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Rock Falls’ Russell taking year off to rest ailing knees

Quit not in her vocabulary

Published: Saturday, Aug. 2, 2014 12:20 a.m. CDT
Caption
Rock Falls native Jamie Russell (top left) had a successful rookie season in the professional Czech Republic League last winter. She hopes to return to the team in the future, though two bad knees are forcing her to take a hiatus.
Caption
Jamie Russell (left) led her Czech Republic professional team in assists (2.5 apg) and steals (1.9 spg), and also finished fourth in rebounding (4.5 rpg) and fifth in scoring (9.1 ppg) in her first pro season out of Illinois State.

Basketball has been a major part of Jamie Russell's life since she was 4 years old. She's not about to give up on her first love, no matter what doctors say.

After a successful professional rookie season in the Czech Republic, Russell received devastating news upon her return to the United States: her knees were so bad, it was recommended that she give up playing basketball for good.

"It hasn't been easy; I'm still coping with it every day," said Russell, who is now living in Peoria and working two jobs, at Menards and a local fitness center. "The last half of the season, I wasn't even practicing, just playing in games; sometimes, I even had to pull myself out of games because they hurt so bad. I got back in April, I saw the doctor in May, and he said my knees are shot, and it's time to hang it up."

At first, the news seemed too surreal to be true. Then, as the thoughts of retirement sunk in, it became so real that it started torturing her.

"I'll see a basketball court and it will hit me that I might be done," Russell said. "The two jobs through the summer was only supposed to be temporary, until I went back to the Czech Republic; now, it's kind of like 'What's next?'"

As fierce a competitor as Russell is, the thought of her sitting out willingly is shocking. She even hated missing practice; she says she did everything she could think of to talk her coach into letting her take the court.

"I told him I wanted to earn my playing time at practice, but he wasn't having any of that," Russell said. "It was tough to watch the team practice and stay motivated. I also felt a little guilty; it didn't feel right to put the game jersey on when I hadn't been practicing. But my coach told me they needed me on the floor in the game, not at practice, and that was that."

Russell was the lone point guard for Kara Trutnov, a team in the highest Czech pro league. The team is based out of the city of Trutnov, population 31,000, located about 2 hours northeast of Prague. There were 12 teams in the league, and Russell's squad played every team in their league twice, plus some early season tournaments and the playoffs following the regular season.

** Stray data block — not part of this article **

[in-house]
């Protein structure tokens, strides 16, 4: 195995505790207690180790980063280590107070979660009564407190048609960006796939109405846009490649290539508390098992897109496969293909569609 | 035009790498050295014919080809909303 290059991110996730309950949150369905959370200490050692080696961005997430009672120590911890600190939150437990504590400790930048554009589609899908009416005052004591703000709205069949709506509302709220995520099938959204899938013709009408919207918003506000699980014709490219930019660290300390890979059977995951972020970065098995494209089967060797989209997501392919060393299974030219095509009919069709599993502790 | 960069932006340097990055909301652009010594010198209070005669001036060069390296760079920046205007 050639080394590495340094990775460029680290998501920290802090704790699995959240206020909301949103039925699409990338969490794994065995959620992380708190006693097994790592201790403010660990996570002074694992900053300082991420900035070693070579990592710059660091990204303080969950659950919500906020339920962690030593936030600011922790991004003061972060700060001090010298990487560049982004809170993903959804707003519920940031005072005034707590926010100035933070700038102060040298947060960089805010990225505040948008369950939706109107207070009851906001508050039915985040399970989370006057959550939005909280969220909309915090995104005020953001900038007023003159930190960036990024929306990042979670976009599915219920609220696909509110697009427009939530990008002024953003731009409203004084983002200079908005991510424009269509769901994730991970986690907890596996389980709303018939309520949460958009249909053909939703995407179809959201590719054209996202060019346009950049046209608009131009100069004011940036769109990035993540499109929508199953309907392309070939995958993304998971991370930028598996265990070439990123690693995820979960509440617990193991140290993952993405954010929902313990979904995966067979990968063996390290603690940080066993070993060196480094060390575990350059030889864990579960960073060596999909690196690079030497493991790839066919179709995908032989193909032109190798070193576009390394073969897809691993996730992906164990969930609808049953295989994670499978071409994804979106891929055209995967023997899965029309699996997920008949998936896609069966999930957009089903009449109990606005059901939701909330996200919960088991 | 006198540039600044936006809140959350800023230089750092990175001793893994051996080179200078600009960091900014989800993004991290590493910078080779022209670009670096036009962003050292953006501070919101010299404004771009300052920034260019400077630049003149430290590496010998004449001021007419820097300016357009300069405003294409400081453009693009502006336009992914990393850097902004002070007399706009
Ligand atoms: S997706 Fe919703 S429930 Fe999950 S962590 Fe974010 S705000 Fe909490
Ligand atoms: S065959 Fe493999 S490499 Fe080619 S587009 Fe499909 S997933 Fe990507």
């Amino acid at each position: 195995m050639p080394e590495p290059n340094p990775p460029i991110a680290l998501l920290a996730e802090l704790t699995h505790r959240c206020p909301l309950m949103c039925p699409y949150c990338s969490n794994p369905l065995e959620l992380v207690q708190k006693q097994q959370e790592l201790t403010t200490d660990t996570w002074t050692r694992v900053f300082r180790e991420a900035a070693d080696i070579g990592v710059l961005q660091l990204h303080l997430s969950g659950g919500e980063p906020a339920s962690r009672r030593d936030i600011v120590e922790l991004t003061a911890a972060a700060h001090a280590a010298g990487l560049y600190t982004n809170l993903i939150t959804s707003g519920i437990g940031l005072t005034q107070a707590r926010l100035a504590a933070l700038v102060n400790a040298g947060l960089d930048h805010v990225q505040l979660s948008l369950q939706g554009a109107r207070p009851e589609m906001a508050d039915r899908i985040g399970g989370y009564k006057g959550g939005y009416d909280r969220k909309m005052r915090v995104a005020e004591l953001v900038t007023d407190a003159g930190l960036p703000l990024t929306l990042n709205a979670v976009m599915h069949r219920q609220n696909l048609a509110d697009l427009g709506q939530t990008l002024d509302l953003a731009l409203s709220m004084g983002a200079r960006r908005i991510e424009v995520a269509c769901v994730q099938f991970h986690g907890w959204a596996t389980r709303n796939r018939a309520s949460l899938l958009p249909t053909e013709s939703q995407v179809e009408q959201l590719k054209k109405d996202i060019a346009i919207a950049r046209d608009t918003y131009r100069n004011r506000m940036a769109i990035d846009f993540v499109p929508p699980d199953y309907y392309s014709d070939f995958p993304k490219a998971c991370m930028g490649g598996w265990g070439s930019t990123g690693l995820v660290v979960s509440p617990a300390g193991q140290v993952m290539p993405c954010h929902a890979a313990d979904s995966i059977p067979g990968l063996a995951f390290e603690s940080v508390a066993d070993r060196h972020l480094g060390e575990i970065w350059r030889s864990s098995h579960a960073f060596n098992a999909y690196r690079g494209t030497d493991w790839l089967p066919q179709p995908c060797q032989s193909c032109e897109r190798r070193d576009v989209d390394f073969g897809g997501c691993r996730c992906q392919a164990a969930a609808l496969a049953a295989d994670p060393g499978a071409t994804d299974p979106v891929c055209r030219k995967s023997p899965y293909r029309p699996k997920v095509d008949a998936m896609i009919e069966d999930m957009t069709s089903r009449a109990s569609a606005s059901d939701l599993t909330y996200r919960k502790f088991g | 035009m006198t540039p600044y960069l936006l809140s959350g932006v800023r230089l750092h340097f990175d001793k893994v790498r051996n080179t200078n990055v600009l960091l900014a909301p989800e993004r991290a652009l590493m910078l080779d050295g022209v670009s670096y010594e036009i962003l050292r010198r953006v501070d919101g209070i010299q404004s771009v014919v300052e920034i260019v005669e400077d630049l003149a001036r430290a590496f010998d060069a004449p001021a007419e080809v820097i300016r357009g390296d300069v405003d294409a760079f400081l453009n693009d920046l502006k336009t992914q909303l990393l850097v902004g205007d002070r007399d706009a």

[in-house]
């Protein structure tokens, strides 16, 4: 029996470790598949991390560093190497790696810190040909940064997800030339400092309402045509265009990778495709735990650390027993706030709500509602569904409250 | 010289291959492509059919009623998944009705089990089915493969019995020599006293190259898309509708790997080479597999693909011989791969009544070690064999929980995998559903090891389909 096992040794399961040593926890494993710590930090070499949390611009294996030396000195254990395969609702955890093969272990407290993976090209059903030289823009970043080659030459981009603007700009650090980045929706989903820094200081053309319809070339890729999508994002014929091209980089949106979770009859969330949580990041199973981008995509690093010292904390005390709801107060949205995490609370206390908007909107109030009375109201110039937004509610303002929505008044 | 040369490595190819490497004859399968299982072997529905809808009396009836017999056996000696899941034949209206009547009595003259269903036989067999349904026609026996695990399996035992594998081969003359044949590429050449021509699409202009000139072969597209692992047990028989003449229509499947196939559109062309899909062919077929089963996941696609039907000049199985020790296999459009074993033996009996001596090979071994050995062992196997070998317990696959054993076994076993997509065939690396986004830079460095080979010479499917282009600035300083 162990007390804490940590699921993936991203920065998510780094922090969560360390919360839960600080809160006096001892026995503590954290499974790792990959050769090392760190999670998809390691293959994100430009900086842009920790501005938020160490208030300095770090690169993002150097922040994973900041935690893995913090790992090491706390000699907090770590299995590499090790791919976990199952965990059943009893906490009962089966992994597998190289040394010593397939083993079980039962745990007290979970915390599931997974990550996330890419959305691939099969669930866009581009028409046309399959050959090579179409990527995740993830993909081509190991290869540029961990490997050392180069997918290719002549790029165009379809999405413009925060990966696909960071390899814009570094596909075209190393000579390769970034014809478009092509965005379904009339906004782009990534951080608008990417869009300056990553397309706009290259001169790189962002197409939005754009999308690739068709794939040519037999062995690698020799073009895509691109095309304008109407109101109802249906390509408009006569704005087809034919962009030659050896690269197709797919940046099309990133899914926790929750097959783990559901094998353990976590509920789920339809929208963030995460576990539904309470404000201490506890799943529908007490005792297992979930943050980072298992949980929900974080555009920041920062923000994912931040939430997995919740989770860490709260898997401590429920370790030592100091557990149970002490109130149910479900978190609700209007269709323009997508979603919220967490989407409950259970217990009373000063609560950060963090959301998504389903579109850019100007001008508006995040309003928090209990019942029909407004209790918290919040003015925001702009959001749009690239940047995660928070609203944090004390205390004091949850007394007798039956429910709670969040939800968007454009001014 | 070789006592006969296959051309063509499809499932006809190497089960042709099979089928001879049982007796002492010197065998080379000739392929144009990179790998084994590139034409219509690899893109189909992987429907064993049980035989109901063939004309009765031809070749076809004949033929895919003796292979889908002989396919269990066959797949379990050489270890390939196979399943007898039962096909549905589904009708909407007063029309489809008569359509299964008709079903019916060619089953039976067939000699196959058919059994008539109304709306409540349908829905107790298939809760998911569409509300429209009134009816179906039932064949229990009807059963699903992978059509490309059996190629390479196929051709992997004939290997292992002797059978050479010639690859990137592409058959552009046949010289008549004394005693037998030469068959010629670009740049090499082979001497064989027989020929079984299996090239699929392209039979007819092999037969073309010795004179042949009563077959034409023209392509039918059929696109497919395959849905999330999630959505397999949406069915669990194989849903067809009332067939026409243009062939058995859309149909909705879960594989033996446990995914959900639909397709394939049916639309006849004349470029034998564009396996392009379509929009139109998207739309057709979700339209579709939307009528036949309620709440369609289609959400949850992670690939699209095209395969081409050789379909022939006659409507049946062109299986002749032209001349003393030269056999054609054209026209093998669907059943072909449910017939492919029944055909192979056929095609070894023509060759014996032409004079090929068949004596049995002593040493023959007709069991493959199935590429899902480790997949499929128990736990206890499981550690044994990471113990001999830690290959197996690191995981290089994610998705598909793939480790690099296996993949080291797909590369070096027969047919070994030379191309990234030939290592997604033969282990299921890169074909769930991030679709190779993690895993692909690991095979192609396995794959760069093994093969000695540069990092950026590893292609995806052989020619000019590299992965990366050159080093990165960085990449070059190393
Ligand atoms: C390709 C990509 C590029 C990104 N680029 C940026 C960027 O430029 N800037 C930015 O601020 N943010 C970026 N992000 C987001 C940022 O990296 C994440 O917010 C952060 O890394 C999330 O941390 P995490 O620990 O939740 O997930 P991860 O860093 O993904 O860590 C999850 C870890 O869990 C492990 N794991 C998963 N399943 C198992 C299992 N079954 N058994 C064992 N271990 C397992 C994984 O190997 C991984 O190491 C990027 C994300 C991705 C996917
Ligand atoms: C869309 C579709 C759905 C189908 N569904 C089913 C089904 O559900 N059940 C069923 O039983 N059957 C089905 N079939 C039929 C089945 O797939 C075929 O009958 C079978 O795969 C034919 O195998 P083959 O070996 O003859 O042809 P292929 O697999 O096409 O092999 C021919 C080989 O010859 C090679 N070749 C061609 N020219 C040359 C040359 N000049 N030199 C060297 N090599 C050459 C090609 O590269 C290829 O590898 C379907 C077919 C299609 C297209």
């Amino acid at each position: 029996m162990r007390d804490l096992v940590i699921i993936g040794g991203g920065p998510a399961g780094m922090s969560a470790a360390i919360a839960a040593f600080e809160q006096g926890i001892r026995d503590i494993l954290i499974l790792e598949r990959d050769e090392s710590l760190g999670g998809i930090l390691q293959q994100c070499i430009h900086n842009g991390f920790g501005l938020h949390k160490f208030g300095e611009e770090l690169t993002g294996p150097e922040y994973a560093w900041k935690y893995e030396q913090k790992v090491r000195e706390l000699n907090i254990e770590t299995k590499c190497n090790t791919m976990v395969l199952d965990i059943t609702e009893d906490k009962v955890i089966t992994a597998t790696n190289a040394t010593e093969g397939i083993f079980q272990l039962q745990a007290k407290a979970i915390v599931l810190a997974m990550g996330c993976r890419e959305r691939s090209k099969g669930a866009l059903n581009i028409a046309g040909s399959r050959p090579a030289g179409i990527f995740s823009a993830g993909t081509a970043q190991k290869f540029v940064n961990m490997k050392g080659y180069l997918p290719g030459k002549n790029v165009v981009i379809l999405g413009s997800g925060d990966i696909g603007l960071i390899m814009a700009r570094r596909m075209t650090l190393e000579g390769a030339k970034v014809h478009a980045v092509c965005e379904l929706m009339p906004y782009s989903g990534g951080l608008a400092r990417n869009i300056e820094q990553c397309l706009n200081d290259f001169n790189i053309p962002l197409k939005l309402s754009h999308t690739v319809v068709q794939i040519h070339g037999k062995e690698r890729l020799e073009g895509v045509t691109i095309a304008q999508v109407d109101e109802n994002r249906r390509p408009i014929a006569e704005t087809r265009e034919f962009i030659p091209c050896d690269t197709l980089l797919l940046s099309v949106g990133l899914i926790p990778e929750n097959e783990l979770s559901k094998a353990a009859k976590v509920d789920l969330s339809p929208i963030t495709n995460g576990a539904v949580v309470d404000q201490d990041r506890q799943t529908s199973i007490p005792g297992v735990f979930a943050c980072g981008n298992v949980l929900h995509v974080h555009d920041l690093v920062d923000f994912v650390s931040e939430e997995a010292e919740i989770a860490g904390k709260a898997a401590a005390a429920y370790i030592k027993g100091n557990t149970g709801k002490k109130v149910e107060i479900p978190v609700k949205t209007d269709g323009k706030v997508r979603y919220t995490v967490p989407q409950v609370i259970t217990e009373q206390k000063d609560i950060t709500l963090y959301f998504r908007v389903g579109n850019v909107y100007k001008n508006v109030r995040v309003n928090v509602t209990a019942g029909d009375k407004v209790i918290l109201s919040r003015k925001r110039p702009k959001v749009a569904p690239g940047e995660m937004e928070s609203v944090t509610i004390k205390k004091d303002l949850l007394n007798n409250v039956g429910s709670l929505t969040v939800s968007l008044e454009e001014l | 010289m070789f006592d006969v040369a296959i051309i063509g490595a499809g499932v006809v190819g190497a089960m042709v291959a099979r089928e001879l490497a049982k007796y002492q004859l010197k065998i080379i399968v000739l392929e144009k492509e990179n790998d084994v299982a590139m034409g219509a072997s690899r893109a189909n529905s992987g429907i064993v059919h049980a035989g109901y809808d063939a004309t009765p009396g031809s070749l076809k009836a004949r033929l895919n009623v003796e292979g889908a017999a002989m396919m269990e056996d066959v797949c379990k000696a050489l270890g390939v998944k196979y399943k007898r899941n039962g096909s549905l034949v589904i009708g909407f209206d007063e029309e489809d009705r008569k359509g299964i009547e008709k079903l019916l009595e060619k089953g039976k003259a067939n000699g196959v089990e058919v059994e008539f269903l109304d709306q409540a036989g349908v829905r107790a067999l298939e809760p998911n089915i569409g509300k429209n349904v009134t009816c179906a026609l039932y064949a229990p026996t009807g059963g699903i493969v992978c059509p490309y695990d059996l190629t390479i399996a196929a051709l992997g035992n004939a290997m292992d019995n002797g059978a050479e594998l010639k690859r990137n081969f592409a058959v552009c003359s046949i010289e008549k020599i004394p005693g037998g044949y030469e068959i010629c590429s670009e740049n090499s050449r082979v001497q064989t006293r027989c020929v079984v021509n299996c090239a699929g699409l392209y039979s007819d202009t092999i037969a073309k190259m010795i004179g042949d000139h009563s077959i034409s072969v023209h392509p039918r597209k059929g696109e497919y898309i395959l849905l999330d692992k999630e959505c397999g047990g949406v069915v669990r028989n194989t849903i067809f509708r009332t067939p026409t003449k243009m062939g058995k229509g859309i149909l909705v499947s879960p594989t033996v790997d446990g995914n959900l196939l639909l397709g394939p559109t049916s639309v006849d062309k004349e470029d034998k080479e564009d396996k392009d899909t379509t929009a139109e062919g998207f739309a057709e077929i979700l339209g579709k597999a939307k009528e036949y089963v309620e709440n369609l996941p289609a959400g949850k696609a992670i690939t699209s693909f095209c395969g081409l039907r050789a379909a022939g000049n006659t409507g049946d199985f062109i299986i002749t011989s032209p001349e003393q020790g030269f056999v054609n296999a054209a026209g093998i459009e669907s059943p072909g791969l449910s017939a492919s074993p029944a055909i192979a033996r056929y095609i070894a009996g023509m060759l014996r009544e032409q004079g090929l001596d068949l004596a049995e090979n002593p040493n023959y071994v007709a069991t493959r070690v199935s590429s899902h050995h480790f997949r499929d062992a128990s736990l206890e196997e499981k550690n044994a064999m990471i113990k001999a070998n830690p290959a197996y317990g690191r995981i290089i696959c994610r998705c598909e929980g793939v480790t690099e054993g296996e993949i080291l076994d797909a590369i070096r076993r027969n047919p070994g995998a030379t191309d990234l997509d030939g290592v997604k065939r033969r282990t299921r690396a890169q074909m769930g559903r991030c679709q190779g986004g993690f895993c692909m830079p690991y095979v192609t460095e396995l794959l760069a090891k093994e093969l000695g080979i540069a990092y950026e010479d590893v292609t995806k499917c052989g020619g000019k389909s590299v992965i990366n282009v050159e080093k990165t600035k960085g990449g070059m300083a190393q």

Russell averaged 9.1 points, 4.5 rebounds, 2.5 assists and 1.9 steals per game for Kara Trutnov, leading the team in assists and steals, while finishing fourth in rebounding and fifth in scoring. She averaged 23.7 minutes per game over the 35-game season, which saw Trutnov (17-15) win eight of its last 10 regular-season games before falling to eventual champion IMOS Brno in a three-game sweep to open the playoffs.

"People watching the game would probably say it's a lot different, but as a player, it's still basketball," Russell said. "I started the season as a 2-guard, and the coach wanted me to shoot the 3, which isn't my strength; midway through the season, we got a new coach, and he put me at point guard. That let me become the type of player I really am, coming off ball screens, penetrating the lane, and distributing the ball."

And, of course, play stellar man-to-man defense, something she was known for throughout the Missouri Valley Conference while playing at Illinois State. But she said there wasn't any more emphasis placed on defense in Europe than there is in the U.S.

"They talk about defense a lot, but everything we did in practice was about the offense," she said. "We had a handful of plays, but we kind of ended up running high ball-screen plays every time down the court. The players there are so much more finesse, and they're older and more experienced and really smart.

"When I first started out, I didn't understand a word they were saying, and I was thinking to myself, 'I don't think they get how to play basketball.' Once I had been playing with them a while, I started to understand their ways, and I realized that they really do get it."

What it took time for Russell and her fellow American teammate Morgan Johnson, a former all-Big Ten center at Iowa, to adjust to was the lack of concern the Czech players had when the game was over, win or lose. Unlike in the U.S., when teams hash out all the things they could have done differently in a loss, there was none of that in Trutnov.